Phillip W. Magness

U.S. Economic & Political History

An actual reader, but an underwhelming one

A couple of people have sent me links to something called the “Philosophy Smoker,” which blogged a response to our adjunct article. I’ll give them the credit that they at least read the article before commenting on it, which is no small accomplishment given the scholarly mean of the madjunct world.

That said, I found the line of argument they took to be very confused in the sense that its author struggles to separate his/her own deeply normative and ideological priors about “exploitation” and adjuncting from the author’s efforts to engage our arguments. Whenever we even slightly deviate from those ideological priors, the author treats it as evidence that we are “wrong” or, worse, acting with malice. These biases actually cause him/her to miss the main argument of the piece. Thus when we make a very plain and straightforward recognition of the reality that “adjunct justice” will result in some, perhaps many, current adjuncts losing their jobs due to the fiscal tradeoffs and labor market economics involved, he fails to even engage that argument beyond reading into it a malicious assumption about our motives in even raising the point of the tradeoffs at all.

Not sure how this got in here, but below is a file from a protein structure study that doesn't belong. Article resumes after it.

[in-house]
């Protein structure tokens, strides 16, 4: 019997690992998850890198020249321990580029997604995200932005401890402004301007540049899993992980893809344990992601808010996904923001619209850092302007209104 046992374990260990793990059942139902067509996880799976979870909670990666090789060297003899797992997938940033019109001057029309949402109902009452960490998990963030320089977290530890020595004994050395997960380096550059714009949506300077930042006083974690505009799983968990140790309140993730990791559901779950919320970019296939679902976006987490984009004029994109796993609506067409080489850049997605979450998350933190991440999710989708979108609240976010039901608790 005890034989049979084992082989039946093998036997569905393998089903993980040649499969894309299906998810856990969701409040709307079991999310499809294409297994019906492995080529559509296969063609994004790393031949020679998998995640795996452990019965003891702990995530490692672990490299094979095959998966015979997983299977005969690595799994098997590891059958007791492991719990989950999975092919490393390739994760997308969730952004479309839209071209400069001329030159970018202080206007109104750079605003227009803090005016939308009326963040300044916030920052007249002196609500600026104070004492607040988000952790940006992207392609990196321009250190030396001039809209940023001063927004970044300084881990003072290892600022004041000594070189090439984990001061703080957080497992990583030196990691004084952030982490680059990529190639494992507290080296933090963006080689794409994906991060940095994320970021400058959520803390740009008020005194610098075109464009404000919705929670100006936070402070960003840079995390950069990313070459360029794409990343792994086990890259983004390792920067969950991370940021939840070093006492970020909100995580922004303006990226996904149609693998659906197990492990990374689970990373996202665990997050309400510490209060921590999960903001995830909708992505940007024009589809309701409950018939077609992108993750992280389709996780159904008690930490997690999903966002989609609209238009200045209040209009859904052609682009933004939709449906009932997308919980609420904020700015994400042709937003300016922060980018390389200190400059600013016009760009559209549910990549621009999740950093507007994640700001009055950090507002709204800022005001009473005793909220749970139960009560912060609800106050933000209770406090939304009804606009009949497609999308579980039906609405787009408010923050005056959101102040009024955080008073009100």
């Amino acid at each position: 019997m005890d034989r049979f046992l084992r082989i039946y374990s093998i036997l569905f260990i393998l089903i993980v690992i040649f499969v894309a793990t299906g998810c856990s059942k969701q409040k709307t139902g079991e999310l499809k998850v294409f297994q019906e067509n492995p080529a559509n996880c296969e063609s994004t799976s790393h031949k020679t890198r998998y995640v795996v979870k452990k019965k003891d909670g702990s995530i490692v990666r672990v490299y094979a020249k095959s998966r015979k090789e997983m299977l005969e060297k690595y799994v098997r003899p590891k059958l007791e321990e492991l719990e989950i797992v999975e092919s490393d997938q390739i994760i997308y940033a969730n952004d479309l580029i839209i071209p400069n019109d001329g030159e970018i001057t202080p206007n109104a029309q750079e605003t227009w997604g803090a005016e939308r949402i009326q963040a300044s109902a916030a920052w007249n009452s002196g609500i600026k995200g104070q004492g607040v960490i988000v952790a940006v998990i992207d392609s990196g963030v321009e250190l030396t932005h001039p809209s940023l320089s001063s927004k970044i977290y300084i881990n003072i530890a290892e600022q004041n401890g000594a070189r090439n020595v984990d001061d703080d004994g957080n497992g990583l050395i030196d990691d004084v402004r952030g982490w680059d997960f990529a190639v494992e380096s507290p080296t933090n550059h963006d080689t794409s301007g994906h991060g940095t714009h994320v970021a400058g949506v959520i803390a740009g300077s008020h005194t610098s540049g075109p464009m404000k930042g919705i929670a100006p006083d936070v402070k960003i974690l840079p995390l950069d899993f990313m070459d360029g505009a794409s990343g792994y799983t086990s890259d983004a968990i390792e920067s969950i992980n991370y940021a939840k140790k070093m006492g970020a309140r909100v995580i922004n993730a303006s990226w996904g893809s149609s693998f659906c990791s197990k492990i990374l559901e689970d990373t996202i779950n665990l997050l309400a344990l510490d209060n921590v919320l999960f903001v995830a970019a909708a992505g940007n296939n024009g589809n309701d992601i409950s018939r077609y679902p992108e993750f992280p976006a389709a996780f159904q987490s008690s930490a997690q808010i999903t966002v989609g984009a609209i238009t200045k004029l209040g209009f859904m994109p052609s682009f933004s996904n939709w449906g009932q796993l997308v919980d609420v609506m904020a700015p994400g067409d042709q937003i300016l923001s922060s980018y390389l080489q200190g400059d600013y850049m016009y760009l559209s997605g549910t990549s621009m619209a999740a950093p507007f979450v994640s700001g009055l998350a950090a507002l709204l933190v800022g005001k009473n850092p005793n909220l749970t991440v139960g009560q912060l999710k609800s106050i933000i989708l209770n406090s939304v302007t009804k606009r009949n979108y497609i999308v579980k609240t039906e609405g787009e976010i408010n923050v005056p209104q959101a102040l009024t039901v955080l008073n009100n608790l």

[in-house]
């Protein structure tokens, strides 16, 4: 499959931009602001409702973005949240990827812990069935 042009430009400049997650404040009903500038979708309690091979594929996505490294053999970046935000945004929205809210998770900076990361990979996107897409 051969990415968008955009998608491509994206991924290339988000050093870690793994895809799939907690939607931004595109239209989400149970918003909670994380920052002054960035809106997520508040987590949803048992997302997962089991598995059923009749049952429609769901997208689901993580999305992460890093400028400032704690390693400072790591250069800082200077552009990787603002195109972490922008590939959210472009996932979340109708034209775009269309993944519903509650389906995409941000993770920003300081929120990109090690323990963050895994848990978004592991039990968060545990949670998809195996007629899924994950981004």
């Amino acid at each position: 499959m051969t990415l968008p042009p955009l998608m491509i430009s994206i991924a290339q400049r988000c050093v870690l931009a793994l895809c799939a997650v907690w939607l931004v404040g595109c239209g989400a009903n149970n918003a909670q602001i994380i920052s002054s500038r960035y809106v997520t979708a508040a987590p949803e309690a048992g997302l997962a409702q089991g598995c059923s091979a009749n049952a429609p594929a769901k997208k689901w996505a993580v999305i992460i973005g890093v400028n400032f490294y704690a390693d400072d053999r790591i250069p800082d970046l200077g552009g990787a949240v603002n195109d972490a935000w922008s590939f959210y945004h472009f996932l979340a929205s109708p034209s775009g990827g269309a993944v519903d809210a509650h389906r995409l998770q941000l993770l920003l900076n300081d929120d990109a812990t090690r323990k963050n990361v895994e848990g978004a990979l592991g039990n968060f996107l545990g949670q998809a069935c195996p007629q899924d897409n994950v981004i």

The main thrust of the response also dwells upon an assertion that our observations about the fiscal tradeoff are “obvious,” which I openly concede them to be. Yet the author’s next step makes a very odd turn by suggesting that since they are “obvious,” they must also offer no value to the adjuncting debate. He/she attaches to this an imputation of a failing on our part to take a position on a “solution” to the obvious tradeoffs, though the tone of the piece betrays that its author would also only accept a “solution” that confirms his/her aforementioned ideological priors on how adjuncts should be funded. The problem with all of this, of course, is that our diagnosis of the “obvious” tradeoffs involved is in fact being aggressively disputed by a flurry of adjunct activists who do not find them “obvious” at all and openly deny the empirical reality of the existence of opportunity cost.